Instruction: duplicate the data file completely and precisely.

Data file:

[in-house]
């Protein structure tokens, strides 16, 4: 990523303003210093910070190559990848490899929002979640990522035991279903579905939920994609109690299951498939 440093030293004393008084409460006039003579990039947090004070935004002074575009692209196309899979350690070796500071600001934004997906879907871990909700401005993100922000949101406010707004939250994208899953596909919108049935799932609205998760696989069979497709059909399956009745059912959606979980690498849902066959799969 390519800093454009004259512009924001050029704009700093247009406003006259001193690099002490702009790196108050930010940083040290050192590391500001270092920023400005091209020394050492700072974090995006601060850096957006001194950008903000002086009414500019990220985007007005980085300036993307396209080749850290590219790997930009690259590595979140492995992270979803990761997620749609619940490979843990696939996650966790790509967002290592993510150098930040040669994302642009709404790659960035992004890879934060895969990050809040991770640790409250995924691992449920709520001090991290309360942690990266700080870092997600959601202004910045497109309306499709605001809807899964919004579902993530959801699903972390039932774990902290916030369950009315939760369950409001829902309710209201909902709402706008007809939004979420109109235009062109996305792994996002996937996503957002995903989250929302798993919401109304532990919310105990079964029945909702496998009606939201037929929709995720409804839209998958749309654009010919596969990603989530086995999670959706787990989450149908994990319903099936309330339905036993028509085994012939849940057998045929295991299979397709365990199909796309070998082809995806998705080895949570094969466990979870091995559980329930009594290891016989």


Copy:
[in-house]
């Protein structure tokens, strides 16, 4: 990523303003210093910070190559990848490899929002979640990522035991279903579905939920994609109690299951498939 440093030293004393008084409460006039003579990039947090004070935004002074575009692209196309899979350690070796500071600001934004997906879907871990909700401005993100922000949101406010707004939250994208899953596909919108049935799932609205998760696989069979497709059909399956009745059912959606979980690498849902066959799969 390519800093454009004259512009924001050029704009700093247009406003006259001193690099002490702009790196108050930010940083040290050192590391500001270092920023400005091209020394050492700072974090995006601060850096957006001194950008903000002086009414500019990220985007007005980085300036993307396209080749850290590219790997930009690259590595979140492995992270979803990761997620749609619940490979843990696939996650966790790509967002290592993510150098930040040669994302642009709404790659960035992004890879934060895969990050809040991770640790409250995924691992449920709520001090991290309360942690990266700080870092997600959601202004910045497109309306499709605001809807899964919004579902993530959801699903972390039932774990902290916030369950009315939760369950409001829902309710209201909902709402706008007809939004979420109109235009062109996305792994996002996937996503957002995903989250929302798993919401109304532990919310105990079964029945909702496998009606939201037929929709995720409804839209998958749309654009010919596969990603989530086995999670959706787990989450149908994990319903099936309330339905036993028509085994012939849940057998045929295991299979397709365990199909796309070998082809995806998705080895949570094969466990979870091995559980329930009594290891016989």